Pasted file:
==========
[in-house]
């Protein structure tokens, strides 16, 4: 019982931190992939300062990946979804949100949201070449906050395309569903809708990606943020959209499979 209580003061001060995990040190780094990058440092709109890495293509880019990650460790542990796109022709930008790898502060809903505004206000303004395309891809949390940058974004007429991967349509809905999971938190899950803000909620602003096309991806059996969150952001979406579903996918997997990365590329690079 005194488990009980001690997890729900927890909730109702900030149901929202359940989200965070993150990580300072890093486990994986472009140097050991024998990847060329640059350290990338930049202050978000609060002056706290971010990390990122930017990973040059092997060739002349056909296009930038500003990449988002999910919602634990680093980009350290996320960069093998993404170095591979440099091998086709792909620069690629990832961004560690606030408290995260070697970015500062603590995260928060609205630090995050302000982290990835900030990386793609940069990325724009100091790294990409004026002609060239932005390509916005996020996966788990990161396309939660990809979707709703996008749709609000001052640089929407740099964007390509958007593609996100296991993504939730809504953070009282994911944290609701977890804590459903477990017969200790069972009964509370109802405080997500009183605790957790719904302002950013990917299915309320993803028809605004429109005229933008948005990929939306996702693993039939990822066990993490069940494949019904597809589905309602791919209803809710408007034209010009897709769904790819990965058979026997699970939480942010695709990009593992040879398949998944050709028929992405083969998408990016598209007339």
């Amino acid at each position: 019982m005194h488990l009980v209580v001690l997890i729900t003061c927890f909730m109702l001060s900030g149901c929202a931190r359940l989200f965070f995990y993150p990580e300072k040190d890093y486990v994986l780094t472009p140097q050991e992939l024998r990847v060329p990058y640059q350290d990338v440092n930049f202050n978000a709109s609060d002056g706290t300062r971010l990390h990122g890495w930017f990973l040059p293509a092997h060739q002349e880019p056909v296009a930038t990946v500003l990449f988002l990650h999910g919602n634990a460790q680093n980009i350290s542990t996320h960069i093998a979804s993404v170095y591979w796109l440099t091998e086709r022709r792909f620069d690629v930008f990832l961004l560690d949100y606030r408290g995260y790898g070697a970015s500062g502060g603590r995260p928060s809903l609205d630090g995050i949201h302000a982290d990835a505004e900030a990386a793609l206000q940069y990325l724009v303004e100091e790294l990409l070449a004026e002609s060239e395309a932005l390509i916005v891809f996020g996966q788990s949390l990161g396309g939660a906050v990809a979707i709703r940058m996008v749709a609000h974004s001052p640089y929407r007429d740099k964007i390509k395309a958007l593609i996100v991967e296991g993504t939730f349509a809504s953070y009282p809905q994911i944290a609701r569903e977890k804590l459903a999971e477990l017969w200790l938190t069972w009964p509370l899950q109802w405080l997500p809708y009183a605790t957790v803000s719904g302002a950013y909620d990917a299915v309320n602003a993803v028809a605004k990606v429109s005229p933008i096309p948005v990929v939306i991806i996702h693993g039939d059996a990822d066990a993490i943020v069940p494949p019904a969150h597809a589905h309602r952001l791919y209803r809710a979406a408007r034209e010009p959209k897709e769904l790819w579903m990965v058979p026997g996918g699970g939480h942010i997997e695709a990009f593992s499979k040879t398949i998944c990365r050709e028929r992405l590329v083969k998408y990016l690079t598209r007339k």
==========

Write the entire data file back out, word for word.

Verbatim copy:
[in-house]
């Protein structure tokens, strides 16, 4: 019982931190992939300062990946979804949100949201070449906050395309569903809708990606943020959209499979 209580003061001060995990040190780094990058440092709109890495293509880019990650460790542990796109022709930008790898502060809903505004206000303004395309891809949390940058974004007429991967349509809905999971938190899950803000909620602003096309991806059996969150952001979406579903996918997997990365590329690079 005194488990009980001690997890729900927890909730109702900030149901929202359940989200965070993150990580300072890093486990994986472009140097050991024998990847060329640059350290990338930049202050978000609060002056706290971010990390990122930017990973040059092997060739002349056909296009930038500003990449988002999910919602634990680093980009350290996320960069093998993404170095591979440099091998086709792909620069690629990832961004560690606030408290995260070697970015500062603590995260928060609205630090995050302000982290990835900030990386793609940069990325724009100091790294990409004026002609060239932005390509916005996020996966788990990161396309939660990809979707709703996008749709609000001052640089929407740099964007390509958007593609996100296991993504939730809504953070009282994911944290609701977890804590459903477990017969200790069972009964509370109802405080997500009183605790957790719904302002950013990917299915309320993803028809605004429109005229933008948005990929939306996702693993039939990822066990993490069940494949019904597809589905309602791919209803809710408007034209010009897709769904790819990965058979026997699970939480942010695709990009593992040879398949998944050709028929992405083969998408990016598209007339």
């Amino acid at each position: 019982m005194h488990l009980v209580v001690l997890i729900t003061c927890f909730m109702l001060s900030g149901c929202a931190r359940l989200f965070f995990y993150p990580e300072k040190d890093y486990v994986l780094t472009p140097q050991e992939l024998r990847v060329p990058y640059q350290d990338v440092n930049f202050n978000a709109s609060d002056g706290t300062r971010l990390h990122g890495w930017f990973l040059p293509a092997h060739q002349e880019p056909v296009a930038t990946v500003l990449f988002l990650h999910g919602n634990a460790q680093n980009i350290s542990t996320h960069i093998a979804s993404v170095y591979w796109l440099t091998e086709r022709r792909f620069d690629v930008f990832l961004l560690d949100y606030r408290g995260y790898g070697a970015s500062g502060g603590r995260p928060s809903l609205d630090g995050i949201h302000a982290d990835a505004e900030a990386a793609l206000q940069y990325l724009v303004e100091e790294l990409l070449a004026e002609s060239e395309a932005l390509i916005v891809f996020g996966q788990s949390l990161g396309g939660a906050v990809a979707i709703r940058m996008v749709a609000h974004s001052p640089y929407r007429d740099k964007i390509k395309a958007l593609i996100v991967e296991g993504t939730f349509a809504s953070y009282p809905q994911i944290a609701r569903e977890k804590l459903a999971e477990l017969w200790l938190t069972w009964p509370l899950q109802w405080l997500p809708y009183a605790t957790v803000s719904g302002a950013y909620d990917a299915v309320n602003a993803v028809a605004k990606v429109s005229p933008i096309p948005v990929v939306i991806i996702h693993g039939d059996a990822d066990a993490i943020v069940p494949p019904a969150h597809a589905h309602r952001l791919y209803r809710a979406a408007r034209e010009p959209k897709e769904l790819w579903m990965v058979p026997g996918g699970g939480h942010i997997e695709a990009f593992s499979k040879t398949i998944c990365r050709e028929r992405l590329v083969k998408y990016l690079t598209r007339k």